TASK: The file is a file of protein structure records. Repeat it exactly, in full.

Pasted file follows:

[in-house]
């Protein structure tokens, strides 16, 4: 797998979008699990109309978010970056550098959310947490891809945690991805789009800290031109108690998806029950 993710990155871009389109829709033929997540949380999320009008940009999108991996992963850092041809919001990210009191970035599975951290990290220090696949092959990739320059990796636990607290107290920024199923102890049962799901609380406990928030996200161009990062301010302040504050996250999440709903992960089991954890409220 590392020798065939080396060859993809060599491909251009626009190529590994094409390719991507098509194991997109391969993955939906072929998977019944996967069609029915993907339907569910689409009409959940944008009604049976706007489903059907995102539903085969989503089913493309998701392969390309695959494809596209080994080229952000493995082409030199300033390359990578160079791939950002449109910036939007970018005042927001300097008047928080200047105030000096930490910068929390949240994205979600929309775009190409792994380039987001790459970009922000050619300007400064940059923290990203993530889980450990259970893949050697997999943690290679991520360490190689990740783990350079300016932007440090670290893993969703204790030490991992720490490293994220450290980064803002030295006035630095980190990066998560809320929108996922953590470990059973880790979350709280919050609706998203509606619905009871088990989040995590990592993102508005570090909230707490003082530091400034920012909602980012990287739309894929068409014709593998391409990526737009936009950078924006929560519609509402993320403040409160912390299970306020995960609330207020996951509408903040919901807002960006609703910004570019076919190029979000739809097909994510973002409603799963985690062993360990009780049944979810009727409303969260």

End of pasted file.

[in-house]
């Protein structure tokens, strides 16, 4: 797998979008699990109309978010970056550098959310947490891809945690991805789009800290031109108690998806029950 993710990155871009389109829709033929997540949380999320009008940009999108991996992963850092041809919001990210009191970035599975951290990290220090696949092959990739320059990796636990607290107290920024199923102890049962799901609380406990928030996200161009990062301010302040504050996250999440709903992960089991954890409220 590392020798065939080396060859993809060599491909251009626009190529590994094409390719991507098509194991997109391969993955939906072929998977019944996967069609029915993907339907569910689409009409959940944008009604049976706007489903059907995102539903085969989503089913493309998701392969390309695959494809596209080994080229952000493995082409030199300033390359990578160079791939950002449109910036939007970018005042927001300097008047928080200047105030000096930490910068929390949240994205979600929309775009190409792994380039987001790459970009922000050619300007400064940059923290990203993530889980450990259970893949050697997999943690290679991520360490190689990740783990350079300016932007440090670290893993969703204790030490991992720490490293994220450290980064803002030295006035630095980190990066998560809320929108996922953590470990059973880790979350709280919050609706998203509606619905009871088990989040995590990592993102508005570090909230707490003082530091400034920012909602980012990287739309894929068409014709593998391409990526737009936009950078924006929560519609509402993320403040409160912390299970306020995960609330207020996951509408903040919901807002960006609703910004570019076919190029979000739809097909994510973002409603799963985690062993360990009780049944979810009727409303969260």